Getting through Ramadan with lockdown restrictions in place
Our guest blogger shares her tips for how to look after your mental health during Ramadan this year while lockdown restrictions are still in place
We’ve all been dealing with huge changes to our lives because of the pandemic. Although we had Ramadan in lockdown last year, this will probably still feel different to normal in both positive and negative ways. On the one hand we may have more time to rest and spend on spiritual growth; on the other hand we might feel isolated, exhausted and overwhelmed.
Here are my ten top tips for getting through Ramadan with lockdown restrictions still in place.
1. Prepare your living space
Give your space a tidy and make it look as nice as you can. Make the month feel extra special with some decorations. If you have fairy lights or candles try arranging those around your room. If you don’t have any decorations, you can make some by writing your favourite quotes and sticking them up. Think about the types of positive mental health messages you need to hear this month!
2. Set realistic goals
Ramadan is a time where we push ourselves to be the best we can be. Many of us try to pray more, read the Qur’an and increase our charity and good deeds. While Ramadan may give these strange days some welcome structure and a new focus, it is important not to put too much pressure on ourselves. Think about what your personal goals are and create a realistic to-do list, including plenty of time for rest and things you enjoy as well as spiritual matters. Start with very small goals and build up slowly if you feel able to.
4. Be proud of yourself
Be proud of what you’re doing – you’re challenging yourself to be resilient, patient, kind, grateful, forgiving and empathetic to people’s suffering, and that’s incredible!
Celebrate what you manage to achieve this month and don’t worry about what you don’t.
5. Talk about it
It can be awkward talking about how you feel, and even more awkward talking about your religion to people who don’t believe the same. But it’s more important than ever to talk about what’s going on with you – the good bits and the struggles too.
Reach out for support from your friends and workplace. Support could include things like changing your shifts around, or asking a mate to check in with you and help you stay motivated.
If your friends or colleagues have lots of questions and you don’t feel confident or comfortable answering these, you can always send them some articles on Ramadan to read instead.
6. Stay connected
For many of us, Ramadan is usually a hugely social and communal time. There may not be as many trips to the mosque, big group dinners and evening social events where we take turns cooking for family and friends. Because of that, Ramadan will probably feel really weird. But it doesn’t mean get-togethers and group prayers can’t still happen online! Use free video calls (like Zoom, Google Hangout, Skype or FaceTime) to stay in touch with loved ones, especially at iftar times so you can celebrate getting through the day together!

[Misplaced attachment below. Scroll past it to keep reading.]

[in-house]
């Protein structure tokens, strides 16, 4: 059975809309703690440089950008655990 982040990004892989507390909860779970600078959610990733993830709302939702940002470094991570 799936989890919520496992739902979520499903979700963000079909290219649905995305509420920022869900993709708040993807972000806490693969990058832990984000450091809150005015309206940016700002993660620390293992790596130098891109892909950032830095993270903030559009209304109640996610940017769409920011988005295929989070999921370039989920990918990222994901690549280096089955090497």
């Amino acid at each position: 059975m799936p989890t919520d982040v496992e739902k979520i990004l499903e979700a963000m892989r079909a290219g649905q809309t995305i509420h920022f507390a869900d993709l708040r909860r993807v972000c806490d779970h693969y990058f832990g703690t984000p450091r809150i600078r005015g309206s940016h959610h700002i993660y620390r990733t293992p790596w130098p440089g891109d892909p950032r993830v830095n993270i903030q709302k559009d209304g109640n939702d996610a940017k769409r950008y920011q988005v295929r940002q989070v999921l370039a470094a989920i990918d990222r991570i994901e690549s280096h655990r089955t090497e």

Find out if your mosque or Islamic Centre is hosting any virtual events. They might also have ways you can connect with your local Muslim community and opportunities for virtual volunteering. Or, you could check in (from a safe distance) on any elderly neighbours who might need help with things like shopping, or who might just be feeling very alone right now.
In Islam, even a smile is considered charity, so if volunteering isn’t for you that’s ok, don’t be shy to get on a video-call and show those teeth to someone who needs cheering up!
7. Don't compare yourself to others
Remember, nobody is perfect. Nobody. When we’re tired and hungry it’s hard to do all the things we want to do in the way we want to do them. We slip up. We make mistakes. We get angry or impatient. That’s ok, it’s all about setting intentions and making an effort to create good habits. Having bad days while you’re fasting doesn’t make you a bad Muslim, it just makes you a human.
We are all unique, at a different stage on our spiritual journey and facing different challenges. Just focus on what is meaningful to you. How you spend your time during Ramadan is between you and God. Your best is good enough.
8. Be kind to yourself
You might be spending a lot more time in self-reflection. So use this time to realise how often you say or think negative things about yourself. Every time you have a negative thought, try to be mindful of it and replace it with a kinder thought. This is a helpful habit you can continue after Ramadan is over.
9. Look after your health
Here are some things you can do to look after yourself physically:
- Take naps! Catch up on your sleep when you can.
- Don’t over-exercise.
- Get some fresh air and sunshine. Getting outside each day if you can will help clear your head and stop you feeling trapped or overwhelmed. If you have the energy, try a gentle walk just before sunset to while away the hungriest part of the day.
- Hydrate at night. Drink plenty of water and avoid caffeine which can affect your sleep and dehydrate you.
- Don’t fast if your doctor tells you not to. If you’re worried about whether you are physically or mentally well enough to fast, always speak to your GP. Remember the Qur’an tells us we are excused from fasting when we’re sick.
Read our blogger Aaliyah's story and tips for navigating Ramadan with a mental illness.
10. You are not alone
Remember you are not alone and together we can get through this.
Where to get help
If you are struggling with your mental health, or are worried about somebody else who is, take a look at our find help page for information, tips and suggestions of where you can get help.
If you need urgent help with your mental health, you can contact our 24hr Crisis Messenger text service by texting YM to 85258.